Free Outgoing

Anupama Chandrasekhar
Royal Court Theatre Upstairs

Production photo

Where Arthur Miller set his story of sexual shame The Crucible 300 years ago, Free Outgoing by Indian-based Anupama Chandrasekhar takes place during the summer just gone.

It would be fair to say that if the story had been set in Chingford rather than Chennai, it could not have happened in the last fifty years.

Unusually, the protagonist is a lacuna, never seen, though we are tantalised with the chance of a glimpse on more than one occasion. Deepa is a 15 year old schoolgirl who comes top of the class and hopes to become a doctor.

In her stead, the plot is led by Lolita Chakrabarti playing Malini, a widowed mother of two teenagers who has made the most of life, part accountant/part alchemist - or at least vendor of a miracle cleaner.

She bullies her son Sharan, played by original History Boy Sacha Dawan, but dotes on her daughter Deepa. When Shelley King as the school principal turns up, she refuses to believe bad news about the girl on whom she has showered so much love and goes into denial.

How could her clever daughter be "a slut" who has enjoyed sex with an older boy on school premises? Despite her ranting though, there is concrete evidence since the boy filmed her stripping on his cellphone.

In Essex today, this would be common, in India, once the MMS film clip has made it on to the Web, it shocks a nation. Poor Malini is literally besieged by a mob, not to mention the country's media.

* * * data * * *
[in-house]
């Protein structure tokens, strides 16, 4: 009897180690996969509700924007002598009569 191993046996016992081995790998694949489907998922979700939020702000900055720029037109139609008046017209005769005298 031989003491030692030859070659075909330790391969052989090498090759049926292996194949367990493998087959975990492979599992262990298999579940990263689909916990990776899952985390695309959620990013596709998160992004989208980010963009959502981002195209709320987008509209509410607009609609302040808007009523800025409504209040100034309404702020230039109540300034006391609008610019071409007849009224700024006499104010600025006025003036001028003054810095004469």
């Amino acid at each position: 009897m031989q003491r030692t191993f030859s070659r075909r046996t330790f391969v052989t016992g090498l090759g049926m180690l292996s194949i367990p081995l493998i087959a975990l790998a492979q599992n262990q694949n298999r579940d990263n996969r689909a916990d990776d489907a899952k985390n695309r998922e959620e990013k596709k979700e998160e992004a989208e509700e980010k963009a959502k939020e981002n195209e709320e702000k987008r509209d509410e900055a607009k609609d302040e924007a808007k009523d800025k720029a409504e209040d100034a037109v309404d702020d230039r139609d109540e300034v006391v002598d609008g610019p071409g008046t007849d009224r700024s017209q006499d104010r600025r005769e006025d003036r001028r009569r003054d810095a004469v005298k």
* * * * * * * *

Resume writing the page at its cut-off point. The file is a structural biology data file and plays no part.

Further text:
Anupama Chandrasekhar manages to follow this story through with grim conviction. We see a mother broken down as she begins to take in not only what her daughter has done but the consequences.

A stream of visitors can do nothing to help as the story and the MMS spreads virally, like a measles epidemic. The boy's family leave the country but when Malini enlists help from a creepy bachelor, Raj Gathak's Ramesh, a combination of his timidity and the chance that he might prostitute the girl closes the last route of escape. A neighbour is little help - more concerned about her own family and the colony in which they live.

The final scene featuring a tearful mother and a super-sexy TV reporter stylishly played by Manjinder Virk shows up the ambiguity of a country's morals and the way in which the media controls news and life across the world today.

Indhu Rubasingham marshals her cast perfectly in a 75 minute drama that grips from start to finish - highly recommended.

Suman Bhuchar reviewed the 2008 revival in the Theatre Downstairs

Reviewer: Philip Fisher

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